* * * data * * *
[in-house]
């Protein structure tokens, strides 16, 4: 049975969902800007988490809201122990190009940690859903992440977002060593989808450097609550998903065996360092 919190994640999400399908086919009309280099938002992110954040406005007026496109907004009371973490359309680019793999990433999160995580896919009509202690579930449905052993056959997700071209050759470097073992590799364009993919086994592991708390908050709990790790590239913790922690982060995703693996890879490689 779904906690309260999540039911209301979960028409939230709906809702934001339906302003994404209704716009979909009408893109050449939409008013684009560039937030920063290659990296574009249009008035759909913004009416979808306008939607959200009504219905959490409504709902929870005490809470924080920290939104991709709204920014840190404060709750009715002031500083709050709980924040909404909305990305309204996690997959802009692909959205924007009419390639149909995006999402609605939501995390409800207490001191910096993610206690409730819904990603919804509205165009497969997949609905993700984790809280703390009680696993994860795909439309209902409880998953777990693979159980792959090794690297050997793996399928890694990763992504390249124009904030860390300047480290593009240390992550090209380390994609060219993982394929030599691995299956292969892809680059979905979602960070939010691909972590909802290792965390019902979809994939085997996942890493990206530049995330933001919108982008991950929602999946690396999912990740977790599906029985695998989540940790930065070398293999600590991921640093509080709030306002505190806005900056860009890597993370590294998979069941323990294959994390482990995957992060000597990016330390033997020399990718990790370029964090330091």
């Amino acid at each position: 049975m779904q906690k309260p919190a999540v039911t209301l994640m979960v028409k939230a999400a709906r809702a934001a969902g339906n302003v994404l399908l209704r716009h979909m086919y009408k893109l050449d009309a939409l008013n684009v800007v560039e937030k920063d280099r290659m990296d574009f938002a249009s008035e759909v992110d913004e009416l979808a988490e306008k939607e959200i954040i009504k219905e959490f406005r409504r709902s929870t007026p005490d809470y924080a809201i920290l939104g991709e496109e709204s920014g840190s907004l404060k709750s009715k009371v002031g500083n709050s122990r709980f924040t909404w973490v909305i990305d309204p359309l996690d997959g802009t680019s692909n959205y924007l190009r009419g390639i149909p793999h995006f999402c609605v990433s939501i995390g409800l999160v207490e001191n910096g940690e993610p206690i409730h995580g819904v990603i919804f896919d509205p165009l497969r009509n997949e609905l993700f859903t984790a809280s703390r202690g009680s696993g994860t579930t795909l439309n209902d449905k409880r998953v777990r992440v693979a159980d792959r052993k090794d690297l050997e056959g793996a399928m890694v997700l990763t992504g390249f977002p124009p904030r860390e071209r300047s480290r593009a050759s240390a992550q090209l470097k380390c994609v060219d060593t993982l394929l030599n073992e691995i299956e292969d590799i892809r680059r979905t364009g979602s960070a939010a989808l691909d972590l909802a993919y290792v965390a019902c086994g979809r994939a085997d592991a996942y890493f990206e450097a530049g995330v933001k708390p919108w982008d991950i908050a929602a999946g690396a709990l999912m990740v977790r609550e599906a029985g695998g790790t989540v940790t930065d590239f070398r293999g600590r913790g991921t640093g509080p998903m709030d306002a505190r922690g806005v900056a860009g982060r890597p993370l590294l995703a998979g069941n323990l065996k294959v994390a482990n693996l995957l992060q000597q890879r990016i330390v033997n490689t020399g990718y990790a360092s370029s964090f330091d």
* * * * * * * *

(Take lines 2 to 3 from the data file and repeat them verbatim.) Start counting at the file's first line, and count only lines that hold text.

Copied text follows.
């Protein structure tokens, strides 16, 4: 049975969902800007988490809201122990190009940690859903992440977002060593989808450097609550998903065996360092 919190994640999400399908086919009309280099938002992110954040406005007026496109907004009371973490359309680019793999990433999160995580896919009509202690579930449905052993056959997700071209050759470097073992590799364009993919086994592991708390908050709990790790590239913790922690982060995703693996890879490689 779904906690309260999540039911209301979960028409939230709906809702934001339906302003994404209704716009979909009408893109050449939409008013684009560039937030920063290659990296574009249009008035759909913004009416979808306008939607959200009504219905959490409504709902929870005490809470924080920290939104991709709204920014840190404060709750009715002031500083709050709980924040909404909305990305309204996690997959802009692909959205924007009419390639149909995006999402609605939501995390409800207490001191910096993610206690409730819904990603919804509205165009497969997949609905993700984790809280703390009680696993994860795909439309209902409880998953777990693979159980792959090794690297050997793996399928890694990763992504390249124009904030860390300047480290593009240390992550090209380390994609060219993982394929030599691995299956292969892809680059979905979602960070939010691909972590909802290792965390019902979809994939085997996942890493990206530049995330933001919108982008991950929602999946690396999912990740977790599906029985695998989540940790930065070398293999600590991921640093509080709030306002505190806005900056860009890597993370590294998979069941323990294959994390482990995957992060000597990016330390033997020399990718990790370029964090330091």
């Amino acid at each position: 049975m779904q906690k309260p919190a999540v039911t209301l994640m979960v028409k939230a999400a709906r809702a934001a969902g339906n302003v994404l399908l209704r716009h979909m086919y009408k893109l050449d009309a939409l008013n684009v800007v560039e937030k920063d280099r290659m990296d574009f938002a249009s008035e759909v992110d913004e009416l979808a988490e306008k939607e959200i954040i009504k219905e959490f406005r409504r709902s929870t007026p005490d809470y924080a809201i920290l939104g991709e496109e709204s920014g840190s907004l404060k709750s009715k009371v002031g500083n709050s122990r709980f924040t909404w973490v909305i990305d309204p359309l996690d997959g802009t680019s692909n959205y924007l190009r009419g390639i149909p793999h995006f999402c609605v990433s939501i995390g409800l999160v207490e001191n910096g940690e993610p206690i409730h995580g819904v990603i919804f896919d509205p165009l497969r009509n997949e609905l993700f859903t984790a809280s703390r202690g009680s696993g994860t579930t795909l439309n209902d449905k409880r998953v777990r992440v693979a159980d792959r052993k090794d690297l050997e056959g793996a399928m890694v997700l990763t992504g390249f977002p124009p904030r860390e071209r300047s480290r593009a050759s240390a992550q090209l470097k380390c994609v060219d060593t993982l394929l030599n073992e691995i299956e292969d590799i892809r680059r979905t364009g979602s960070a939010a989808l691909d972590l909802a993919y290792v965390a019902c086994g979809r994939a085997d592991a996942y890493f990206e450097a530049g995330v933001k708390p919108w982008d991950i908050a929602a999946g690396a709990l999912m990740v977790r609550e599906a029985g695998g790790t989540v940790t930065d590239f070398r293999g600590r913790g991921t640093g509080p998903m709030d306002a505190r922690g806005v900056a860009g982060r890597p993370l590294l995703a998979g069941n323990l065996k294959v994390a482990n693996l995957l992060q000597q890879r990016i330390v033997n490689t020399g990718y990790a360092s370029s964090f330091d």